Lankford Continues to Stand for Americans’ Right to Freely Live Their Faith
Lankford: “We don’t oppose equality, but we do oppose legislation when you take the rights of one and dismiss the rights of others.”
CLICK HERE to watch Lankford’s Q&A.
WASHINGTON, DC – Senator James Lankford (R-OK) today provided testimony during the Senate Judiciary Committee hearing on The Equality Act. Lankford testified against the legislation because it removes protections of one group in an attempt to protect another, which goes against America’s basic constitutional principle. Lankford has been a confident and consistent voice to protect people and entities of faith. He recently wrote an opinion piece on the idea that you can have your faith and live it, too. He’s also been vocal in his opposition to President Biden’s nominee to serve as Secretary of Health and Human Services (HHS), Xavier Becerra during his confirmation hearing in front of the Senate Finance Committee. In December 2020, Lankford led his colleagues to introduce a resolution defending the First Amendment of the Constitution—the right to the free exercise of religion.
Last year, Lankford objected to an attempt to pass the Equality Act in the Senate by Unanimous Consent. He has also cosponsored several bills to address equality for religious organizations and women and girls, including the Child Welfare Provider Inclusion Act and the Protection of Women and Girls in Sports Act.
Mr. Chairman, let me be very clear. No person should be discriminated against in America. No one. That’s who we are. It’s a basic constitutional principle. We are all equal under the law. All of us. We don’t oppose equality, but we do oppose legislation when you take the rights of one and dismiss the rights of others.
We should all be able to respect each other, disagree, and still honor each other in our disagreements. That’s who we are as Americans. Mr. Chairman, I really do thank you for holding this hearing and taking a serious look at the text here because there are some serious issues with the text that we believe should be addressed as you go through this markup process to be able to take a look at it.
In 1993, Congress took action to respond to the Supreme Court’s decision in the Employment Division vs. Smith. The House Judiciary Committee report stated that “the Smith decision had created a climate in which the free exercise of religion is continuously in jeopardy. After Smith, claimants will be forced to convince courts that an inappropriate legislative motive created statues and regulations. The committee believes that the compelling governmental interest test must be restored.” The legislative response to that to that Smith decision was the Religious Freedom Restoration Act of 1993 which many members in this committee voted for. The bill restored the compelling governmental interest test previously applicable to First Amendment free exercise cases by requiring a proof of compelling justification in order to burden religious exercise. The bill was ultimately passed in the House by voice vote and passed the Senate 97-3.
This bill, the Equality Act, for the first time since 1993, would exclude the Religious Freedom Restoration Act. Congress would be taking affirmative action to not include RFRA protections. The Religious Freedom Restoration Act doesn’t pick winners and losers. It provides a balancing test. The government may burden someone else’s religious exercise only if the burden is in furtherance of a compelling government interest and is the least restrictive means of furthering that compelling government interest.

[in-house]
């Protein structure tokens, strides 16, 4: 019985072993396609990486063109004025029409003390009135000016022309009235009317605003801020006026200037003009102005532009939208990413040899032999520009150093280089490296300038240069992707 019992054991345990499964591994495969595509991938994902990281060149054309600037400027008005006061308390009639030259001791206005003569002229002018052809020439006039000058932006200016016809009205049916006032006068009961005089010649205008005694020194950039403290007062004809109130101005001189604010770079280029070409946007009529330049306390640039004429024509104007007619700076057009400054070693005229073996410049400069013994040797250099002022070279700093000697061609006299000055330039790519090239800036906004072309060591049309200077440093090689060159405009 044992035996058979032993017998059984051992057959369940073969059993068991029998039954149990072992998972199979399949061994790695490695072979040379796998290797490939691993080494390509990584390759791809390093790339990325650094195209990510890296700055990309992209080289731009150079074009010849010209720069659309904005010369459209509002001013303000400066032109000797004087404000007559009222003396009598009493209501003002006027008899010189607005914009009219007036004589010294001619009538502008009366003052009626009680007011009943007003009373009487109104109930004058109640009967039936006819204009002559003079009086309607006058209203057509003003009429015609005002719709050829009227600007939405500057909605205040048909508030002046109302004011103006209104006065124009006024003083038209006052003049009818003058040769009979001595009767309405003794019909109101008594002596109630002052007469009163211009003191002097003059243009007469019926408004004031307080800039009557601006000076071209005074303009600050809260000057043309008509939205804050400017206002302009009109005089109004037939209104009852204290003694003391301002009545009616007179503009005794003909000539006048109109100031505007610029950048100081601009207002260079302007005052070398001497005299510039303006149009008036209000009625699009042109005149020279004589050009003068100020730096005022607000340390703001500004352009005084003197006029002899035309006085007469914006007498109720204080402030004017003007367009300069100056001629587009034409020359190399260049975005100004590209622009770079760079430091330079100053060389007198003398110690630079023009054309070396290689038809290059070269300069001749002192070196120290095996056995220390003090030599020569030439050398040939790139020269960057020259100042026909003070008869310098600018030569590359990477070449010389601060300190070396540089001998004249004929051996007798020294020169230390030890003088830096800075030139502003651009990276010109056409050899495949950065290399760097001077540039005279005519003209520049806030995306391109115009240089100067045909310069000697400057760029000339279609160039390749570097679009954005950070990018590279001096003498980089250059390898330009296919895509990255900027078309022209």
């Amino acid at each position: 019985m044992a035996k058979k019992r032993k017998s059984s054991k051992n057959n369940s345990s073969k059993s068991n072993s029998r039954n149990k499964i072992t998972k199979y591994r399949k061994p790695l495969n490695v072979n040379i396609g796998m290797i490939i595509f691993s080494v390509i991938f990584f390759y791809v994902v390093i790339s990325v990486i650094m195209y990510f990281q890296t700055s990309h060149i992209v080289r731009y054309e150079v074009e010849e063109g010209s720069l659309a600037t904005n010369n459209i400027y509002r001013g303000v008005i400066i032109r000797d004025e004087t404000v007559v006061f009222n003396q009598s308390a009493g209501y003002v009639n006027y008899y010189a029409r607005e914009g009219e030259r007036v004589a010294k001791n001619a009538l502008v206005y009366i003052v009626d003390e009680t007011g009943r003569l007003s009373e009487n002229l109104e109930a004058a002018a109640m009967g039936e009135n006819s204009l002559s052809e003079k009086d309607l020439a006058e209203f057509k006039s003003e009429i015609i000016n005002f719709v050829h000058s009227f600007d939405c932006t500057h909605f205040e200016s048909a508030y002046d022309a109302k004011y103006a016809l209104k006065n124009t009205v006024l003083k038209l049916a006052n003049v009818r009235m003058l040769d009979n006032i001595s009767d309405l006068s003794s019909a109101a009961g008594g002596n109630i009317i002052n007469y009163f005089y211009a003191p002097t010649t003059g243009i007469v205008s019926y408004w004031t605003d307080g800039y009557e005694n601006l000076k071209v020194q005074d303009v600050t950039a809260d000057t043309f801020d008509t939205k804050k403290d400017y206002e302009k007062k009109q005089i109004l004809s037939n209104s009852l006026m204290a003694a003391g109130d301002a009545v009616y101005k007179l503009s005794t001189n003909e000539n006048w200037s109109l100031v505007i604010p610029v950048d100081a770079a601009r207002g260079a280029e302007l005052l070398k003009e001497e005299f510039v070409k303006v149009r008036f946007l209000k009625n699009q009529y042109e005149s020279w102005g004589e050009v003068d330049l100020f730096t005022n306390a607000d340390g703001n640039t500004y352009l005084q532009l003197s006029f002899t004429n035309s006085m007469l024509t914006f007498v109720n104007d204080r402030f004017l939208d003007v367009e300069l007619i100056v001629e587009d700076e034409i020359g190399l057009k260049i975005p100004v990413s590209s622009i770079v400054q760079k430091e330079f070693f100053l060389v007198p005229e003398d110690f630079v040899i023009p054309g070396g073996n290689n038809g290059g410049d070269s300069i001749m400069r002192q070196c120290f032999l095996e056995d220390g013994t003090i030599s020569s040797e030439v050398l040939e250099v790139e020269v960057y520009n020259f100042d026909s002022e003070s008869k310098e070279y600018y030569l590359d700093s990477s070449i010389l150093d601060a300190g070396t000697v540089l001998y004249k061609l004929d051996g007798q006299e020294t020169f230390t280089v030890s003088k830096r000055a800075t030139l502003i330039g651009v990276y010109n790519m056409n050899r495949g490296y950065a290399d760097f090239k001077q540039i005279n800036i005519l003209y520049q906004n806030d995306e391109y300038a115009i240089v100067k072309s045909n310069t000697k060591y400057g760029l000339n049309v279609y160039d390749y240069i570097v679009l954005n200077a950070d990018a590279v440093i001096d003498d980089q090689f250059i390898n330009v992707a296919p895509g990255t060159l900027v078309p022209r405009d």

Just in the last seven years, 58 percent of the RFRA cases haven’t even been dealing with Christian religion, what is the majority religion in the United States. Fifty-eight percent of the cases have been minority religions that have been protected in the United States. So why is this an issue for this? Over the course of the last year, we’ve seen houses of worship across the country including states represented by every single person in the Judiciary Committee that have served as locations for COVID testing and vaccine distribution. They provided food, clothing, and rental assistance to those in need as they always do. Under the Equality Act, all of those houses of worship would now be categorized as public accommodations as an establishment. Deeming houses of worships as public accommodations subjects them to needless litigation and the Equality Act would literally strip them of the very defense they were given in 1993.
The bill also defines sex to include pregnancy, child birth and related medical conditions. To be clear, the law, our federal law, already protects people from pregnancy discrimination as it should. But in areas where Congress has protected pregnant moms from discrimination also clarified those laws don’t require employers to pay for abortion, except in very limited circumstances. Without clarifying language, medical conditions related to pregnancy will include abortion and the Equality Act will mandate that churches pay for healthcare coverage for abortion without these RFRA protections.
Ironically, the ACLU in 1992 saw this exact issue and saw it as a reason to pass the Religious Freedom Restoration Act. For those of us that believe a baby is not just a medical condition, for the people that believe children of any age, or size, or degree of development are worthy of life, we’re not bigots. We’re people who live by our genuine faith and see a child as a child. I believe that we can respect each other, we can have real dialogue over these issues that are complicated and difficult, and we can find a way to be able to pass something that honors every American but doesn’t discriminate against people of faith.
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